Great Moments Together In God’s Presence
By Tom Shaw
I am a spiritual child of the 1950’s, born-again in the north of Ireland and spiritually born into an atmosphere of vital, dynamic prayer meetings. No, it wasn’t a time of revival, when we expect prayer meetings to be highly charged spiritually. Such powerful prayer meetings were very much the order of the day in the fifties and sixties in Ulster, and perhaps in other parts of the British Isles. Memories of those prayer times still linger in my mind and often cause me to long for them again and ask, "Whatever happened to those prayer meetings?" Several features are worth recalling.
There was great power in prayer. Some prayers were offered with the thundering tones of a person who was deadly serious about the business of prayer. Others found their expression in gentler tones, but with no loss of power or sincerity. There was never any sense of competition. These were people who meant business at the Throne of Grace. Language was varied, from the well-phrased and grammatically-perfect sentences, to the blundering expressions of heartfelt desires in which grammar and articulation played little part. All had a burden for God to hear and answer. Very seldom was there a prayer which smacked of trying to impress men rather than God.
The subject matter in those prayer meetings was never trivial. Large issues were at stake and needed to be voiced to God. Petitions were offered for personal holiness. Concern for the lost figured largely, as souls would weep over the erring ones. So passionate were those prayers that one felt sinners could not fail to be moved to conviction and conversion. Prayer for Heaven-sent revival within the Church and nation was a recurring theme. Longings were often expressed to see the Church and nation gripped by the power of God and the face of society changed for the glory and honor of God’s name.
The atmosphere of those meetings had to be experienced. God was there in a very marked way and His presence was almost tangible. Earth and eternity were often united in the place of prayer. There were moments of high praise and worship, and now and again the prayers would be interspersed with the singing of an appropriate chorus or verse of a hymn or Psalm, and sometimes a Scripture reading. But in general the praying was of an intercessory nature. It was an atmosphere of earnestness and brokenness in which prayers were made to God. Tears would often flow from even the strongest men as they wept their hearts out before God. I can hardly ever remember feeling bored in those prayer times, the reason being that we went with the right attitude and desire to meet with God, and we were seldom disappointed. Our greatest disappointment was when the prayer meeting ended and we left that sacred spot.
The length of those seasons of prayer would probably shock this generation of Christians. Hour after hour they would intercede, sometimes through the entire night until the dawn would break and men would go straight from the meeting to their work. At other times meetings were shorter, but nonetheless blessed. There were few long pauses, few intermissions, as people would pray with real fervor one after another. Expressions like "Amen!"; "Praise the Lord!"; "Yes, Lord!" were often heard from the others gathered there as they gladly endorsed the prayer being prayed. There was nothing mute about these great moments together in God’s presence.
The posture adopted by most in those periods of prayer was normally kneeling, while some would sit and a few would prostrate themselves on the floor, and others would stand when they prayed publicly. Carpeted floors were not common in churches and halls in those days and often intercessors kneeled for hours on hard, wooden floors. Occasionally some might slip a thin, paperback hymnbook under their knees to ease the pressure. In some prayer rooms there was the luxury of a prayer mat to kneel on. Comfort was not the important thing; prayer was. And those prayers had one object in view, what they called "getting through to God." They would not leave until they felt they had prayed through and that Heaven had heard.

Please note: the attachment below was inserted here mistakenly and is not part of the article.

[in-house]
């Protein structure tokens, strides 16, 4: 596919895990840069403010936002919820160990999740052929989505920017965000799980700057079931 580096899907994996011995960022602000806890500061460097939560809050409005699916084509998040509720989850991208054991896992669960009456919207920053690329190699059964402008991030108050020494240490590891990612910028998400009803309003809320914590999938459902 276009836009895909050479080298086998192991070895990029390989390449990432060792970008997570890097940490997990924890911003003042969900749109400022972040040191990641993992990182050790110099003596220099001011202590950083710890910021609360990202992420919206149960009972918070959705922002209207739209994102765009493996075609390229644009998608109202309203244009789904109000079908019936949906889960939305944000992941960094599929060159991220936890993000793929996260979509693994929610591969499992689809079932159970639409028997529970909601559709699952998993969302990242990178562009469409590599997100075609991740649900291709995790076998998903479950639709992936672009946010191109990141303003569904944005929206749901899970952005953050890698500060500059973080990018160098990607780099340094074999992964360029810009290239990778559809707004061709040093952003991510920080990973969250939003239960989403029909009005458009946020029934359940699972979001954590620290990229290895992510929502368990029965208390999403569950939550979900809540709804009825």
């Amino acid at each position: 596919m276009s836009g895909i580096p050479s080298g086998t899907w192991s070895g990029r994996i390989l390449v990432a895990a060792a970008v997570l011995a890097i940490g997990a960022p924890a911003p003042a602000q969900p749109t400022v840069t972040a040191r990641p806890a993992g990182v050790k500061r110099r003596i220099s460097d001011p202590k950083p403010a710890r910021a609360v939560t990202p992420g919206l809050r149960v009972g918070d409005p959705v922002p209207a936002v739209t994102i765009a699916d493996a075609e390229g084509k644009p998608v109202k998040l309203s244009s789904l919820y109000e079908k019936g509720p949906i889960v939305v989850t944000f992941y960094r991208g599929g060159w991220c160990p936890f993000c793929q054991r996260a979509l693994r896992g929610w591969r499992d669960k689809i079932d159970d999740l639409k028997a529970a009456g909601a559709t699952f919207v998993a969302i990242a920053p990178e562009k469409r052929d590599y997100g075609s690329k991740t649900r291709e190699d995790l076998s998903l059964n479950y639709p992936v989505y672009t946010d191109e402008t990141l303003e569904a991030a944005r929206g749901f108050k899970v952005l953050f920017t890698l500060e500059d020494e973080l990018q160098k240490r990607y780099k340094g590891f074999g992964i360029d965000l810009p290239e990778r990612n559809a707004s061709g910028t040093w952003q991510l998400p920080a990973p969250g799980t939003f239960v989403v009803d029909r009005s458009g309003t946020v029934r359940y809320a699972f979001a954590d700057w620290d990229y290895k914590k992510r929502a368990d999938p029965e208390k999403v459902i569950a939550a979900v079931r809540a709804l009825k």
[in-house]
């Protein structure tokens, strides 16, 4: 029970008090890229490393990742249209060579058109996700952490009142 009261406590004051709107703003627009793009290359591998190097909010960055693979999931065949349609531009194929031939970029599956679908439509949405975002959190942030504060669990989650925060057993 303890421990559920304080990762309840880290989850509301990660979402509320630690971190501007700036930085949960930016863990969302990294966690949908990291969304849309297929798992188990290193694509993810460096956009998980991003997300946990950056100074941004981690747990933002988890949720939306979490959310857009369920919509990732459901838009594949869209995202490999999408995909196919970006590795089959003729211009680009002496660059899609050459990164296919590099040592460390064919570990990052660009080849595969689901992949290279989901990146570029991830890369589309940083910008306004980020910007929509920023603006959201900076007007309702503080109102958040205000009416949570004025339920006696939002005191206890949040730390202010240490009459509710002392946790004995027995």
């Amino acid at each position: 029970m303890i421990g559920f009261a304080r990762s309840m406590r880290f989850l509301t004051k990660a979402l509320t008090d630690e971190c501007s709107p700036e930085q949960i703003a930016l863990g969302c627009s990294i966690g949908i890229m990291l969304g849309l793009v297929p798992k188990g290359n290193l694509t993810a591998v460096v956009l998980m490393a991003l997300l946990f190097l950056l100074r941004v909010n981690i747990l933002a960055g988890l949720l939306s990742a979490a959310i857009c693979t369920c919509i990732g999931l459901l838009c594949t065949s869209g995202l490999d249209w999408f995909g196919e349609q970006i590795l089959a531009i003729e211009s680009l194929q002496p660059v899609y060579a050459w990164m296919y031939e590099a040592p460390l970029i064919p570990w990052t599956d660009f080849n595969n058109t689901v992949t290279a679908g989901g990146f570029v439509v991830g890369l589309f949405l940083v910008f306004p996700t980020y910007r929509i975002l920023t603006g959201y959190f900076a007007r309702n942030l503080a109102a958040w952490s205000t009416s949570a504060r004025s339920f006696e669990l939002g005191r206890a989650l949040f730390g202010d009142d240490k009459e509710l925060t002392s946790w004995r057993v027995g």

In those prayer meetings there was never any generation gap. I was a teenager then and I would find myself with others of my age, but also alongside those who had reached threescore years and more. What lessons we learned from those saints who were seasoned warriors in the place of prayer! Now many young people feel that because of the generation gap the prayer meetings are out of bounds for them.
"Whatever happened to the prayer meeting?" may be the wrong question. Perhaps we should be asking, "Whatever happened to us?" Now and again we come across prayer meetings like those, but they are few and far between. Many of our modern prayer meetings are lacking in real intercessory praying, brokenness and passion. God deliver us from prayer meetings that do not bring us to grips with the enemy of our souls, that involve no cost or sacrifice, no wounds or scars from the battle.
In considering the whole matter of past and present in relation to the prayer meeting we would do well to heed the familiar words of A. W. Tozer: "Prayer is not a playground, but a battleground." There are no celebrations on a battleground until the victory is won. Let a handful of burdened believers set themselves to pray as I have described earlier and all hell will erupt against such efforts, but all heaven will respond.
O watch and fight and pray;
The battle ne’er give o’er!
Renew it boldly every day;
And help divine implore.
Ne’er think the victory won,
Nor lay thine armour down;
The work of faith will not be done,
Till thou obtain thy crown.
Fight on my soul….
– George Heath
– Reprinted from First! (formerly Life Indeed), publication of The Faith Mission. Tom Shaw is president of The Faith Mission, headquartered in Edinburgh, Scotland.